ring (one's) bells(redirected from ringing someone's bells)
1. verb, informal To contact (someone or some organization) by telephone. She rang us from Kentucky to say that she had arrived safely. I'll ring the company in the morning and see if they can expedite the delivery.
2. noun, informal A call by telephone. Used especially with the verb "give." I'll give you a ring tomorrow once I know what my plans are.
ring (one's) bells
1. To render one stunned, insensible, or unconscious, as from a physical blow or the effects of a drug. I could hear him bad-mouthing my girlfriend, so I went over and rang his bells with a single left hook to the eye. Be careful with this stuff—it will really ring your bells if you take too much at once.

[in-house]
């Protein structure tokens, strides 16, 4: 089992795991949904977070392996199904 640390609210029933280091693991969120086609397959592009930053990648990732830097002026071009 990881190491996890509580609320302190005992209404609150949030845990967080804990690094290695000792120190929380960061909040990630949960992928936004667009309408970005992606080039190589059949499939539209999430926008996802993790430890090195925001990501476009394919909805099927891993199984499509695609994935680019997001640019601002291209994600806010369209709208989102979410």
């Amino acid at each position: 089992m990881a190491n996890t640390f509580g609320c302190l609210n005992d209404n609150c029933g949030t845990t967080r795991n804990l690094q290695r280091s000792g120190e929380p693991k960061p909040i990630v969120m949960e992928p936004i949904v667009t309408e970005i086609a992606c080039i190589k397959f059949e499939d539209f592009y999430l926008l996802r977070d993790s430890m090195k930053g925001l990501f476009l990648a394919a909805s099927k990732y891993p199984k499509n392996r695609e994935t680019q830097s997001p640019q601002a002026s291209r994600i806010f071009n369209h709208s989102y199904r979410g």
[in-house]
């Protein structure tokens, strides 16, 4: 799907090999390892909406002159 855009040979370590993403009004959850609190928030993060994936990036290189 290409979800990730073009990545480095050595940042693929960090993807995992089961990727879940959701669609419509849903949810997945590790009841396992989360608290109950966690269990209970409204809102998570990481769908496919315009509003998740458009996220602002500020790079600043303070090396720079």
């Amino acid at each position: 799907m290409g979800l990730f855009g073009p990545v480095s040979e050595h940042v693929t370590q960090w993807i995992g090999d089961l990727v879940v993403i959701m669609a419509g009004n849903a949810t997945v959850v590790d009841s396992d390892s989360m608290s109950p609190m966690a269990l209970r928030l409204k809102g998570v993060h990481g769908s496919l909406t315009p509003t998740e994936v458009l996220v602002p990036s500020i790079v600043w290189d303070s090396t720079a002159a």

2. To be keenly attractive, interesting, or exciting to one. A lot of my friends are obsessed with going out and playing basketball or soccer, but reading a good novel is what rings my bells. If I'm honest, he isn't the type of man who would normally ring my bells, but he was so affable and funny that I felt attracted to him nonetheless.
Farlex Dictionary of Idioms. © 2015 Farlex, Inc, all rights reserved.
ring (someone's)chimes/bells Slang
To knock (an opponent) out by physical or other force.
American Heritage® Dictionary of the English Language, Fifth Edition. Copyright © 2016 by Houghton Mifflin Harcourt Publishing Company. Published by Houghton Mifflin Harcourt Publishing Company. All rights reserved.